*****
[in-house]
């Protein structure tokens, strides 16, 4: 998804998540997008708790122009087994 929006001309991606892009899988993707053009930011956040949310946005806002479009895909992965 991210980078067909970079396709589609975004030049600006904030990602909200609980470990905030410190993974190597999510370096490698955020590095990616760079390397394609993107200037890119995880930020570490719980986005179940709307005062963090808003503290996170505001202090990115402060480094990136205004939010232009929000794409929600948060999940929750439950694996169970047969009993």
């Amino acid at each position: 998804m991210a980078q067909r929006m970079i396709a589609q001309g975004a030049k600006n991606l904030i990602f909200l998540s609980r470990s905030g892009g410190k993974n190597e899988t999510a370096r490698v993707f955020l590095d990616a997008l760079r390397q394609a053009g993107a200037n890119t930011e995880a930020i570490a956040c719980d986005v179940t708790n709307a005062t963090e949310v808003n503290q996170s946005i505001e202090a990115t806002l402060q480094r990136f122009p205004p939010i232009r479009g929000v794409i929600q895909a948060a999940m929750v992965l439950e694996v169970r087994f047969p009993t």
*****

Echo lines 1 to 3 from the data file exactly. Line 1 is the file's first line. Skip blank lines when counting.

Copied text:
[in-house]
């Protein structure tokens, strides 16, 4: 998804998540997008708790122009087994 929006001309991606892009899988993707053009930011956040949310946005806002479009895909992965 991210980078067909970079396709589609975004030049600006904030990602909200609980470990905030410190993974190597999510370096490698955020590095990616760079390397394609993107200037890119995880930020570490719980986005179940709307005062963090808003503290996170505001202090990115402060480094990136205004939010232009929000794409929600948060999940929750439950694996169970047969009993």
């Amino acid at each position: 998804m991210a980078q067909r929006m970079i396709a589609q001309g975004a030049k600006n991606l904030i990602f909200l998540s609980r470990s905030g892009g410190k993974n190597e899988t999510a370096r490698v993707f955020l590095d990616a997008l760079r390397q394609a053009g993107a200037n890119t930011e995880a930020i570490a956040c719980d986005v179940t708790n709307a005062t963090e949310v808003n503290q996170s946005i505001e202090a990115t806002l402060q480094r990136f122009p205004p939010i232009r479009g929000v794409i929600q895909a948060a999940m929750v992965l439950e694996v169970r087994f047969p009993t």